Coldry technology for low rank coal drying Aug19

Coldry technology for low rank coal drying...

Coldry technology for low rank coal drying Coldry technology is being developed by Environmental Clean Technologies (ECT) Limited, Australia. The technology consists of expelling of water from a wide range of low rank coals (lignite coals and sub-bituminous coals) containing up to 70 % moisture into high calorific value (CV) black coal equivalent (BCE) pellets with a moisture content of around 10 %. The BCE means that the net energy value of the Coldry pellets is similar in range to that of many black coals. Coldry technology is a patented process which changes the naturally porous form of low rank coals to produce a dry and dense pellets by a process which is called as ‘brown coal densification’(BCD). The technology is based on research initially conducted by CRA and University of Melbourne in the early 1980s. The technology has been demonstrated at pilot plant scale at Bacchus Marsh Coldry plant. This plant was commissioned in 2004, enhanced with a water recovery system in 2007, and upgraded in 2011 so that it can produce up to 20,000 tons per annum of Coldry BCE pellets. The process has been tested and proven successful on a wide range of low rank coals. Principle of the process The Coldry process combines two unique aspects namely (i) brown coal densification, and (ii) waste heat utilization. The process stimulates a natural chemical reaction within the coal. This reaction polymerizes active sites in the coal compounds and expels chemically bound water. The polymerization of the active sites collapses the coal pore structure and expels the physically trapped water. The ejected water migrates to the surface of the coal pellets. The surface water is evaporated by the utilization of waste heat from an adjacent power plant (PP). BCD is a natural phenomenon whereby the physical structure...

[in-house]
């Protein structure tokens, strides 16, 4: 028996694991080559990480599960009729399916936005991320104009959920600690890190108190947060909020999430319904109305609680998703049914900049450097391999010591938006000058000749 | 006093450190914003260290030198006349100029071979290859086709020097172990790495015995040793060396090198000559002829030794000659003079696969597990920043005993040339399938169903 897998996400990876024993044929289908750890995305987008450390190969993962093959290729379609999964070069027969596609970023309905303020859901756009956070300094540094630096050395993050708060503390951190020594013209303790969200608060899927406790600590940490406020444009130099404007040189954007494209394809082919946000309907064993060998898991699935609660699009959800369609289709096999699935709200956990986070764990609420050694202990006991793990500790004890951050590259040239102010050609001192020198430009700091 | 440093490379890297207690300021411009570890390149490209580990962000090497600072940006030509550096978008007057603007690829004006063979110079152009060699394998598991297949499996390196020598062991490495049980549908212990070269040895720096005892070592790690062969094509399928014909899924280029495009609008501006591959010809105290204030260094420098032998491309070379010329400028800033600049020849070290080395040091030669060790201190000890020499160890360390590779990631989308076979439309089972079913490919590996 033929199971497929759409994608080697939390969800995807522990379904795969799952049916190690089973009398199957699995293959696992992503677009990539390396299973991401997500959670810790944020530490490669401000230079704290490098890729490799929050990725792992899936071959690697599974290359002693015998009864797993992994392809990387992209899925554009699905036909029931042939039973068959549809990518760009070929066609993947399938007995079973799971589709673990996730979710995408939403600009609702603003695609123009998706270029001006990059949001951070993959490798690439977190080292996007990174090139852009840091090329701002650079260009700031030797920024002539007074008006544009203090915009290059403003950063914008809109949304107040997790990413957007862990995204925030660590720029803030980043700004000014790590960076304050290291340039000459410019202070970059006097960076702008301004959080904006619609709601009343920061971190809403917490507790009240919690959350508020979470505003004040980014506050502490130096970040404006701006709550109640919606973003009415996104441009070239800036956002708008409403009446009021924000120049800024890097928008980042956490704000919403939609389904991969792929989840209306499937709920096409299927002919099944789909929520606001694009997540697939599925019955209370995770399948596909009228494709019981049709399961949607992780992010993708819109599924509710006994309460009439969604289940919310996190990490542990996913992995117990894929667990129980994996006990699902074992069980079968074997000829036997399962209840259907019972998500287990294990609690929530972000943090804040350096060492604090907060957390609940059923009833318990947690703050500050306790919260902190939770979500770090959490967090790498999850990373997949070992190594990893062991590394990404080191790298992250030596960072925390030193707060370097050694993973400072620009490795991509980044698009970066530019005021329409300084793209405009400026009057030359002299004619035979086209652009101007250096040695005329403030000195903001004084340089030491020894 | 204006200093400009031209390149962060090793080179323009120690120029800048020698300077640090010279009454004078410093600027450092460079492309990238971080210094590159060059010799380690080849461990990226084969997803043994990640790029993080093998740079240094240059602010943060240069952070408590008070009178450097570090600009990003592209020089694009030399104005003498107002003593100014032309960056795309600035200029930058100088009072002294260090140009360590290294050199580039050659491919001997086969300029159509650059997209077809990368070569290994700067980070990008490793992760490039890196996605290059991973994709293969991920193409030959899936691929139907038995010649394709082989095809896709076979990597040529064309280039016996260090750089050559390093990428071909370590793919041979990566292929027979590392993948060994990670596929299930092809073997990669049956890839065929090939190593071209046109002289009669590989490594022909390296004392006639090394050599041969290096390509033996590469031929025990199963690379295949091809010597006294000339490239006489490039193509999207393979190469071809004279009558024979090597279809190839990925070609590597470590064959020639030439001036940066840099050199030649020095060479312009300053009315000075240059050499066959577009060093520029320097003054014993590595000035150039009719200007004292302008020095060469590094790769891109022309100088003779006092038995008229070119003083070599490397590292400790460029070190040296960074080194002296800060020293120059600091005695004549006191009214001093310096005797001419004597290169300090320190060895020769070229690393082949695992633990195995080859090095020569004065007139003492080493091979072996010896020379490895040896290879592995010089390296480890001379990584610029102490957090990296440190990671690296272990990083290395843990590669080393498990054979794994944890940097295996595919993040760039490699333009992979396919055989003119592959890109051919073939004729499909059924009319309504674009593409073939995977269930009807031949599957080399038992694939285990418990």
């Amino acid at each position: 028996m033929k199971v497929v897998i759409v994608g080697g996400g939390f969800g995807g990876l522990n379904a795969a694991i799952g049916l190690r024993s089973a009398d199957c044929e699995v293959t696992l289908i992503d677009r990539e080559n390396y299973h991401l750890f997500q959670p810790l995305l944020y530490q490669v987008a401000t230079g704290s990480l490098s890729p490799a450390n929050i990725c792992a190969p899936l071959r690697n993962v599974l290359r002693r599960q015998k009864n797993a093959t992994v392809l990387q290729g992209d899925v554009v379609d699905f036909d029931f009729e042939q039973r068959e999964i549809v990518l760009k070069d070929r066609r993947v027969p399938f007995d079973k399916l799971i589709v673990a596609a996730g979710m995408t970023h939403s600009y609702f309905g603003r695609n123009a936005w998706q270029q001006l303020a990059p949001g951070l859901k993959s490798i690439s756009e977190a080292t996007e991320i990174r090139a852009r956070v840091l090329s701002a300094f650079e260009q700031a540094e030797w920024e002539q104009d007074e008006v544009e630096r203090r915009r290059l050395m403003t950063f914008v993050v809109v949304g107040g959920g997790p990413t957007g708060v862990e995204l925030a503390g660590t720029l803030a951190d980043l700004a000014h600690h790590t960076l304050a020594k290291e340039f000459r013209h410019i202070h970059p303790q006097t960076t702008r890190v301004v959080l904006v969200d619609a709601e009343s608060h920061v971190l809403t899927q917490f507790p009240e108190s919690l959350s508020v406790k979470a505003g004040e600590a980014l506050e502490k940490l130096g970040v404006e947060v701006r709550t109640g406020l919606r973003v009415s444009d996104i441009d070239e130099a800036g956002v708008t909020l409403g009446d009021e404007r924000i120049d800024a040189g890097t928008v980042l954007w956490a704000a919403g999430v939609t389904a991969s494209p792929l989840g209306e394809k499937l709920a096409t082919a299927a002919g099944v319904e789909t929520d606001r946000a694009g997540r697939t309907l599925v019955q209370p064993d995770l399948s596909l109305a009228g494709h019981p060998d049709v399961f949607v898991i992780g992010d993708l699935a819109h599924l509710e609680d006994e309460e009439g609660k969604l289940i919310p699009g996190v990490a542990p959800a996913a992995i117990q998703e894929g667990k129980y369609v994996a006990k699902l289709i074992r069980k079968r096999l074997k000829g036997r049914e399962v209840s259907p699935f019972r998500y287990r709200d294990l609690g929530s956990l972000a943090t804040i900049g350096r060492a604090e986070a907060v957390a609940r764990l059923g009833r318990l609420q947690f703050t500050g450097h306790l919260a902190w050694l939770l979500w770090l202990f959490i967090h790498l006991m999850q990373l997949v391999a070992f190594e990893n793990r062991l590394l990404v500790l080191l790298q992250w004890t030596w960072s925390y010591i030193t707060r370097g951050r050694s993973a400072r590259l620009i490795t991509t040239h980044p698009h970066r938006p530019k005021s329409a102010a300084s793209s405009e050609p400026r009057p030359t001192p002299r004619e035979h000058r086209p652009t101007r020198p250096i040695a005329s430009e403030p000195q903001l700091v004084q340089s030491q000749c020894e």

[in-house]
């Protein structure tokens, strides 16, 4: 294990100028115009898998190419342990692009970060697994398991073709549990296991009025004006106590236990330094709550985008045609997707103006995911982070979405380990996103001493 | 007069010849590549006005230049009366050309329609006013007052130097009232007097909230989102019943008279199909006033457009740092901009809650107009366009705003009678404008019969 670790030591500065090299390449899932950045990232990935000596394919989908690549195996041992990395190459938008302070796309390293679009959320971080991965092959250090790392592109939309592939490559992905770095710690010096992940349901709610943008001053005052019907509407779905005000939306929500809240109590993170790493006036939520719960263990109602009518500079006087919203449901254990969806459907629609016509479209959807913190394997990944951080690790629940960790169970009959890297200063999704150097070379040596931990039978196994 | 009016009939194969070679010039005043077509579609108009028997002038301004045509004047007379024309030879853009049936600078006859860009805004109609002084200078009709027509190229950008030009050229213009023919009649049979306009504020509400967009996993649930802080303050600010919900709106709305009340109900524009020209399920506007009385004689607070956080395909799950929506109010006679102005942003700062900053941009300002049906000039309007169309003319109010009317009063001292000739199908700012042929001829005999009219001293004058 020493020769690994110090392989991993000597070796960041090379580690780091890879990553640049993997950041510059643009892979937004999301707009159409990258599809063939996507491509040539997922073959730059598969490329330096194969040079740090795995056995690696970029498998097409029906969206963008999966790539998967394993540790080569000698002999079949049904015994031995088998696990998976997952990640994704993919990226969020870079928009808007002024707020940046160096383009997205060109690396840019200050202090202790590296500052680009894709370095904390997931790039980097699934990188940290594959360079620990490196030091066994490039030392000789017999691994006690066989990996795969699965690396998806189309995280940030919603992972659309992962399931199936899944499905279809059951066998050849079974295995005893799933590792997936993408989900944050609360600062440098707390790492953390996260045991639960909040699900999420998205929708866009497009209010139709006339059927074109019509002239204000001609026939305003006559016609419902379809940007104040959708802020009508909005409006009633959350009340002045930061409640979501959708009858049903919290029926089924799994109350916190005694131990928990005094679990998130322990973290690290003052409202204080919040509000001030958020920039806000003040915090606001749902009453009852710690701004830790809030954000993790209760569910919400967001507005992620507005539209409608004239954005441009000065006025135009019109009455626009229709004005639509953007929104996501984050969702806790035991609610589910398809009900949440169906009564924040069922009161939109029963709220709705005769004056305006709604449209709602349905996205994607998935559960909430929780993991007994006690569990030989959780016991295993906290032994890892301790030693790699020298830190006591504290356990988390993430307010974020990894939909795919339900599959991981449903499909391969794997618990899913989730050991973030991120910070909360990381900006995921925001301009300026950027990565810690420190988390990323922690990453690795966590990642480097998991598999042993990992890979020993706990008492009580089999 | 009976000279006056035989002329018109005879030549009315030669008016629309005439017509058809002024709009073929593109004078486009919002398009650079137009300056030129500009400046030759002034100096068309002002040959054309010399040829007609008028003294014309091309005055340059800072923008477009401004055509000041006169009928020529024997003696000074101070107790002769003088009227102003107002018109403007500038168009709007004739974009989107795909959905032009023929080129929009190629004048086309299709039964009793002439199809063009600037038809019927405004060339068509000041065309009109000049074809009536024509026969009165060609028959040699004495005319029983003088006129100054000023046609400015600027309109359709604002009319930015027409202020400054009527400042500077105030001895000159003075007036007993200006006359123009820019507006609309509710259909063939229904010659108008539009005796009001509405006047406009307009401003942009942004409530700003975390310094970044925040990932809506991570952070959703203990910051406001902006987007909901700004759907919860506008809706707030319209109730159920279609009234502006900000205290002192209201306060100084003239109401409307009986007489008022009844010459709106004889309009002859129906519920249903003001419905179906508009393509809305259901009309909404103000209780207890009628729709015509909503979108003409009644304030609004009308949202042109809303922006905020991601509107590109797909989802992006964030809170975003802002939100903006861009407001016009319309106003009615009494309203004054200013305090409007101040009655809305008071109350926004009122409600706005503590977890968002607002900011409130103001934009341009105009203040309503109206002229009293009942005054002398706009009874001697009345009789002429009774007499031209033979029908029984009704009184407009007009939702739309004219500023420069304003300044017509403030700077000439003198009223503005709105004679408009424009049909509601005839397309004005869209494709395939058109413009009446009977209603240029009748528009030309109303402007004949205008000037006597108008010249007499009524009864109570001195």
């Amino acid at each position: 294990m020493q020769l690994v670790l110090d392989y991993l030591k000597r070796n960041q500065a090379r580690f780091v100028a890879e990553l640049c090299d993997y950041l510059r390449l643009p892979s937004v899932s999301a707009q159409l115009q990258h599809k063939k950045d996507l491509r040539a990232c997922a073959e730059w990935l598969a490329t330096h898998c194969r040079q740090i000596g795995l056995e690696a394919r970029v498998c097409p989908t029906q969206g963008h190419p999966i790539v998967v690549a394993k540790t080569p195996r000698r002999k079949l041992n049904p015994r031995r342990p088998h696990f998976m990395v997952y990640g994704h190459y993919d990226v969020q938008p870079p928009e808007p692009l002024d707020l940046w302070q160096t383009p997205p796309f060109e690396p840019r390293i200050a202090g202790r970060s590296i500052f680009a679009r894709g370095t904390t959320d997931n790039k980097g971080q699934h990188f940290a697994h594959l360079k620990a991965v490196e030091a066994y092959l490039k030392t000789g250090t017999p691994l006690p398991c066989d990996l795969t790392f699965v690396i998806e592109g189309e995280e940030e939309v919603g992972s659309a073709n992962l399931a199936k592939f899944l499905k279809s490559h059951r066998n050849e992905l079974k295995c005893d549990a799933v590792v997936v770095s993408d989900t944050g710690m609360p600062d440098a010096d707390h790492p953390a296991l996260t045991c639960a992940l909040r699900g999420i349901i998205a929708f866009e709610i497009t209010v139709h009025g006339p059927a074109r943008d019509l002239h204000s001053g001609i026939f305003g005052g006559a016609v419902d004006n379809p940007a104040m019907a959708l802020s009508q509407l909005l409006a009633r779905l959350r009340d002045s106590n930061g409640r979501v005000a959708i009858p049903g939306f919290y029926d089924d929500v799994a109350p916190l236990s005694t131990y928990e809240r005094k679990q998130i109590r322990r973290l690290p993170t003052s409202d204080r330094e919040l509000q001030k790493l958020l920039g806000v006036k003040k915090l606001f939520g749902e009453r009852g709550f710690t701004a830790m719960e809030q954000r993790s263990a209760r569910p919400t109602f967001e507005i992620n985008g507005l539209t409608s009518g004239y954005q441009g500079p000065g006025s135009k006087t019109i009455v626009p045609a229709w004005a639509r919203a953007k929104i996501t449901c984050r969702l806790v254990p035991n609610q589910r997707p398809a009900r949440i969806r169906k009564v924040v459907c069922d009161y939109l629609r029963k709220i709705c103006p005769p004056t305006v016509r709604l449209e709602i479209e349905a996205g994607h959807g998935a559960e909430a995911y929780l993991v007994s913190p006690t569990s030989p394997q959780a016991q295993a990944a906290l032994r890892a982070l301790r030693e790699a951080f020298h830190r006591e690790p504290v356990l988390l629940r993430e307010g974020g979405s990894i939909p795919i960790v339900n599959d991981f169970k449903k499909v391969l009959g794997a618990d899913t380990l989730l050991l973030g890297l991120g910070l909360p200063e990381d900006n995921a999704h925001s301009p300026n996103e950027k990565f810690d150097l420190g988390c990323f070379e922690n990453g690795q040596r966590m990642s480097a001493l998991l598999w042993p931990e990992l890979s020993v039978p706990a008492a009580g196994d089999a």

Metal Forming Processes...

Metal Forming Processes Metal forming processes consists of deformation processes in which a metal work piece (billet, bloom, or blank) is shaped by tools or dies. The design and control of such processes depend on the characteristics of the material of the work piece, the requirements of the finished product, the conditions at the interface of the tool and the work piece, the mechanics of plastic deformation (metal flow), and the equipment used. These factors influence the selection of geometry and material of the tool as well as processing conditions (examples are temperatures of die and work piece and lubrication). Since many of the metalworking operations are rather complex, models of various types, such as analytical, physical, or numerical models, are often used to design these processes. A brief historical view, a classification of metalworking processes and equipment, and a summary of some of the more recent developments in the field are described below. Historical view Metalworking technology is one of three major technologies used for the fabrication of the metal products. The other two are casting process and powder metallurgy (P/M) technology. It is possibly the oldest and most established of the three technologies. The earliest records of metalworking show that the simple hammering of gold (Au) and copper (Cu) was practiced in various regions of the Middle East around 8000 BCE. The forming of these metals was crude since the skill of refining by smelting was not known and since the ability to work the material was limited by impurities that remained after the metal had been separated from its ore. With the start of Cu smelting around 4000 BCE, a useful method became available for purifying metals through chemical reactions in the liquid state. Later, in the Cu age, it was...